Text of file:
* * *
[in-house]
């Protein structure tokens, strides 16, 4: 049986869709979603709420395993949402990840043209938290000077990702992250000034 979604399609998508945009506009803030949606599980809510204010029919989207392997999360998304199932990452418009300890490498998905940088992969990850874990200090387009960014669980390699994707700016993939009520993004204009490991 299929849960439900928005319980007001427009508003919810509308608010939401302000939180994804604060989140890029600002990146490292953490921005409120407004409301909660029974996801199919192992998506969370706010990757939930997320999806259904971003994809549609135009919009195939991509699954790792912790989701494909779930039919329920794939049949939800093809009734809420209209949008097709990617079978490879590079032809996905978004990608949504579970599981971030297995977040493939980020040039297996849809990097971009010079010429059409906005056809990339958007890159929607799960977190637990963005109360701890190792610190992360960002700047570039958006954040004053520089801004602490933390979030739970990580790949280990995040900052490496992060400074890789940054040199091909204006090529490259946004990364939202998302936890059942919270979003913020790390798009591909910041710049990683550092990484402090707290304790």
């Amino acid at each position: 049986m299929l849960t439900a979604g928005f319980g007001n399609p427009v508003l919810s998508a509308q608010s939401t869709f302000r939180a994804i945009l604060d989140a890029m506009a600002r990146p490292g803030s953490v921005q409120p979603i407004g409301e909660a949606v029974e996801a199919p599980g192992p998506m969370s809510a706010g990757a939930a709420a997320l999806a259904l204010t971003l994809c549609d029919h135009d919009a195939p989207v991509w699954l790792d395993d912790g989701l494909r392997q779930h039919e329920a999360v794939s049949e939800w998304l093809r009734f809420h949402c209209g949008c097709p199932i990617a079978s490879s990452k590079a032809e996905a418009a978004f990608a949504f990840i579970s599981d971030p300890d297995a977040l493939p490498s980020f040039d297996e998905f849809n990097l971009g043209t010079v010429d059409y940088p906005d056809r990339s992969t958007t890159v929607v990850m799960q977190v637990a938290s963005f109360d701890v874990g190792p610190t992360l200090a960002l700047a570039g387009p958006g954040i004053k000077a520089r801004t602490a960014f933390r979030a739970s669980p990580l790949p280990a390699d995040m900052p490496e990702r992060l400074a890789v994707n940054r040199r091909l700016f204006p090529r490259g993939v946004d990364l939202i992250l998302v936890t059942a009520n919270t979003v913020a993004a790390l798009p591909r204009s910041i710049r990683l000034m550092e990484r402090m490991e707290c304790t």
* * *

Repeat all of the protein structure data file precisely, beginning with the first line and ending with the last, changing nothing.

[in-house]
């Protein structure tokens, strides 16, 4: 049986869709979603709420395993949402990840043209938290000077990702992250000034 979604399609998508945009506009803030949606599980809510204010029919989207392997999360998304199932990452418009300890490498998905940088992969990850874990200090387009960014669980390699994707700016993939009520993004204009490991 299929849960439900928005319980007001427009508003919810509308608010939401302000939180994804604060989140890029600002990146490292953490921005409120407004409301909660029974996801199919192992998506969370706010990757939930997320999806259904971003994809549609135009919009195939991509699954790792912790989701494909779930039919329920794939049949939800093809009734809420209209949008097709990617079978490879590079032809996905978004990608949504579970599981971030297995977040493939980020040039297996849809990097971009010079010429059409906005056809990339958007890159929607799960977190637990963005109360701890190792610190992360960002700047570039958006954040004053520089801004602490933390979030739970990580790949280990995040900052490496992060400074890789940054040199091909204006090529490259946004990364939202998302936890059942919270979003913020790390798009591909910041710049990683550092990484402090707290304790």
């Amino acid at each position: 049986m299929l849960t439900a979604g928005f319980g007001n399609p427009v508003l919810s998508a509308q608010s939401t869709f302000r939180a994804i945009l604060d989140a890029m506009a600002r990146p490292g803030s953490v921005q409120p979603i407004g409301e909660a949606v029974e996801a199919p599980g192992p998506m969370s809510a706010g990757a939930a709420a997320l999806a259904l204010t971003l994809c549609d029919h135009d919009a195939p989207v991509w699954l790792d395993d912790g989701l494909r392997q779930h039919e329920a999360v794939s049949e939800w998304l093809r009734f809420h949402c209209g949008c097709p199932i990617a079978s490879s990452k590079a032809e996905a418009a978004f990608a949504f990840i579970s599981d971030p300890d297995a977040l493939p490498s980020f040039d297996e998905f849809n990097l971009g043209t010079v010429d059409y940088p906005d056809r990339s992969t958007t890159v929607v990850m799960q977190v637990a938290s963005f109360d701890v874990g190792p610190t992360l200090a960002l700047a570039g387009p958006g954040i004053k000077a520089r801004t602490a960014f933390r979030a739970s669980p990580l790949p280990a390699d995040m900052p490496e990702r992060l400074a890789v994707n940054r040199r091909l700016f204006p090529r490259g993939v946004d990364l939202i992250l998302v936890t059942a009520n919270t979003v913020a993004a790390l798009p591909r204009s910041i710049r990683l000034m550092e990484r402090m490991e707290c304790t």